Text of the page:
Prior to sitting down, we had the customary Oracle Ace photo, although you might struggle to spot me 🤦🏽♂️
Food on the menu looked good 😋
Gerald kicked off the Oracle Ace Dinner, by welcoming us all and then introduced Juan, Executive Vice President, Mission Critical Database Technologies who thanks us all.
I’m a fan of Juan as he tends to do all the key/new announcements on Exadata, so I follow him keenly and it was a pleasure to meet him and get chance to speak.
Also got to meet Marc from dbi services, who I spent most of the dinner and evening talking to 😂
Oracle CloudWorld Party
After the Oracle Ace Dinner, we all walked to the Oracle CloudWorld party, which this year was a bit lowkey compared to the past Treasure Island and Chase Center, but then again CloudWorld was much smaller then past OpenWorlds. Oracle along with all conferences globally are suffer post Covid 😥
Nevertheless the party was decent, it was Cloud and Unicorn themed I guess due to CloudWorld and Steve Miller Band who were performing at the party, sponsored by Intel.
Tomorrow will be day 3 of the conference, the last day of the Oracle CloudWorld 🙁
Sorry it’s taken long to get this post up, it’s taken several hours over several days 🤦🏽♂️. Hopefully have the final days out over next coming days.
So my day 3 was actual the first proper day of the conference. I was already registered, so I had breakfast in the Caesars Forum as I passed through this building from the monorail to the Venetian where all the keynotes were. There was a long queue to get into the first keynote.
However, the queue was moving and it wasn’t long before I was in where I headed for the front and managed to find a seat spare.
It was a full house as you can see in the video on my twitter feed.
It was then time for keynote to start and Safra Catz the CEO of Oracle to make an entrance which was done in spectacular style.
Safra was first met on stage by Jensen Huang from Nvidia, who talked about how to accelerate workloads, whilst using less resources and costing less by using AI in the Oracle Cloud
Next was Gordon Mackechnie from Deutsche Bank talking about increasing demand, innovation, governance and scaling Mission Critical systems using Oracle Cloud
Next was Raul Obregón Servitje from Grupo Bimbo talking about their cloud first strategy and their ERP on-premises to SaaS Fusion in the Oracle Cloud journey
Next was Diane Schwarz CIO of Johnson Controls, a 137 year-old company. She talked about their Digital Transformation journey, reducing Tech Debt, Cloud First using Oracle Cloud for their ERP on SaaS Fusion. She spoke about the need to not embark on this journey alone, saying how she had spoken to other CIOs and the requirement for strong governance and leadership. She left with a saying “She who goes alone, goes fast. She who goes together, goes further”.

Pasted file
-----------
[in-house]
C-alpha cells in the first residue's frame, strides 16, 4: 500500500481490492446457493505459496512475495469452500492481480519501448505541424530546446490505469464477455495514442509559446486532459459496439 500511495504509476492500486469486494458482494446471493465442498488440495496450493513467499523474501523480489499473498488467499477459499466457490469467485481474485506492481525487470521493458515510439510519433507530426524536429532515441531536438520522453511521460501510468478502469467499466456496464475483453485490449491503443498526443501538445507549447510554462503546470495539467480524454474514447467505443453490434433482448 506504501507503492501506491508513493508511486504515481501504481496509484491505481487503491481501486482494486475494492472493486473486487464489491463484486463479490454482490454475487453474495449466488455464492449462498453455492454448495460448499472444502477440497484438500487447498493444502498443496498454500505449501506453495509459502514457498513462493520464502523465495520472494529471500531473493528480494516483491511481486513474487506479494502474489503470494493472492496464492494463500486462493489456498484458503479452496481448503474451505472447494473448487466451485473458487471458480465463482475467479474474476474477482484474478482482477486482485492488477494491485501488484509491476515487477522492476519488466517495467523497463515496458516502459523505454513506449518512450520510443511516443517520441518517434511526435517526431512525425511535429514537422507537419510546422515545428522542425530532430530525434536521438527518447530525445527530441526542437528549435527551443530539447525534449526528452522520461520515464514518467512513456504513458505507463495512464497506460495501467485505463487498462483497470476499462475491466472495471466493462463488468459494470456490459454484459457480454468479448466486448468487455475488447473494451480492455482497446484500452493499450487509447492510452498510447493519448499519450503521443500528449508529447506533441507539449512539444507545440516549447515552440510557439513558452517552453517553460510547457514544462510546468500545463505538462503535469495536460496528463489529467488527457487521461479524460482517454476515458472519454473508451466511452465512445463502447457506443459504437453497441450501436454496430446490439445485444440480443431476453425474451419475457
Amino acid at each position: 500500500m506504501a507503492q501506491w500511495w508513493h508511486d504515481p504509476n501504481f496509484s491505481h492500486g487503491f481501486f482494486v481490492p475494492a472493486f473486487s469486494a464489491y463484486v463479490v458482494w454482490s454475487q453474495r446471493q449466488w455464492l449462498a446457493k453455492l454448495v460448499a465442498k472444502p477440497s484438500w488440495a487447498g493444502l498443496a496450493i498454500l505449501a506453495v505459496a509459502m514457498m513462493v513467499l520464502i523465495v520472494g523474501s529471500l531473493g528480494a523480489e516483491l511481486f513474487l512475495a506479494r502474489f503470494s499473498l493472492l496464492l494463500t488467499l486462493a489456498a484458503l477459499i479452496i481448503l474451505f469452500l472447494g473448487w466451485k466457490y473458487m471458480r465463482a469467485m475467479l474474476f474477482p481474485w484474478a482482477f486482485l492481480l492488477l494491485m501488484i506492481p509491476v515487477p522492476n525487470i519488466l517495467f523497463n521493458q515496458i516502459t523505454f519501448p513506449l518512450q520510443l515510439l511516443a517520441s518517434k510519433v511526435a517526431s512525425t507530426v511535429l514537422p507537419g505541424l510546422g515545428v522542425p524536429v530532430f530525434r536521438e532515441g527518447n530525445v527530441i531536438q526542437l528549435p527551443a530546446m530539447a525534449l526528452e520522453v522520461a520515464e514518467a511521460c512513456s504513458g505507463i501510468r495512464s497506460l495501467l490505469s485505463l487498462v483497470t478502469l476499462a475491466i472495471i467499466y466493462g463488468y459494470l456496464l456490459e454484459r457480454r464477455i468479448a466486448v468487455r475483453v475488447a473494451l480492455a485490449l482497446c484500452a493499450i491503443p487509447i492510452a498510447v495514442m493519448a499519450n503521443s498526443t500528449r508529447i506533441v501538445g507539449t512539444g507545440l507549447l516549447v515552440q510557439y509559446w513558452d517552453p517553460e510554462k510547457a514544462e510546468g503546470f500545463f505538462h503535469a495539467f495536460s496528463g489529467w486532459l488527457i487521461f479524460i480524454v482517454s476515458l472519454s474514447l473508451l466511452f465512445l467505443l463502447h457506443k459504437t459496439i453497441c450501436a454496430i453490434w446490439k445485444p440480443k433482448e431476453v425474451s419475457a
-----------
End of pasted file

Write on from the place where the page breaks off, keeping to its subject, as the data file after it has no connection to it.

Next was Mike Macrie CIO and Lee Tsukroff CFO from Melissa & Doug, no. 1 toy brand in US talking about innovation, moving to professional back-end ERP Fusion so they can focus on what they are best at, making toys.
Final keynote speaker was Christian Horner, Team Principal of Red Bull Racing F1. He mentioned how airport immigration had recognised him but not his wife Geri Halliwell, hence how popular Formula 1 had become. He talked about how Red Bull are building their own engine using power of Oracle Cloud OCI, to do millions of simulations per second of fluid dynamics to get the most efficient design. And how they using a competitor’s engine would result at being second best, so they had to build their own as Honda pulls out of building engines.
Oracle Database Directions
After the keynote I headed to Andy Mendelsohn, Executive Vice President of Oracle Database Server Technologies. He talked about converged Oracle database, Oracle Autonomous database and talked about the new Oracle Database Service for Azure. One key point, he alluded to happen next year was the partnership with AWS to interconnect the Clouds together, just like the Oracle Azure interconnect. Watch this space!
Keynote: Solving the Most Complex Problems Across Industries
This was Larry Ellison, the chairman of the board and CTO of Oracle keynote.
He shared how we can take some of the most complex problems across entire industries with the right technology and strategy. Oracle had brought Cerner, more details here, and largely this keynote was talking about the challenges in the medical industry and how Oracle using technology can, with Cerner, resolve complex problems like the sharing of medical records, tracking of covid vaccines and providing systems to medical professionals to do their jobs easier.
Migrating VMware Workloads to the Cloud
Ray Kalmbach from Oracle and Troy Ligon from InComm Payments talked about how to migrate VMware workloads to the Oracle Cloud using Oracle Cloud VMware Solution (OCVS), more details here.
They explained how you can create a VMware ESXi cluster using OCI bare metal compute in the Oracle Cloud. Effectively extending your VMware from on-premises to Oracle Cloud. Allowing your Virtual Machines (VMs), to be migrated from on-premises to Oracle Cloud with a simple vMotion action. Then those VMs can be complimented with other OCI services, and then eventually go Cloud native if desired.
Oracle Database, What’s New, What’s Next
Jenny Tsai-Smith and Dominic Giles spoke about Oracle Database, What’s New, What’s Next. Explaining that Oracle Database 23c was the next long term support release, code name App Simple. Accelerating Oracle’s mission to make it simple to develop and run all data-driven apps. Oracle 23c is sum of 21c and 23c with 300+ new features and enhancements, with key focus on JSON, Graph, Microservices and Developer Productivity.
Also announced was:
One year of waived extended support for Oracle 19c, more details here from my colleague Paul.
Monthly Recommended Patches to replace Release Update Revisions, more details here.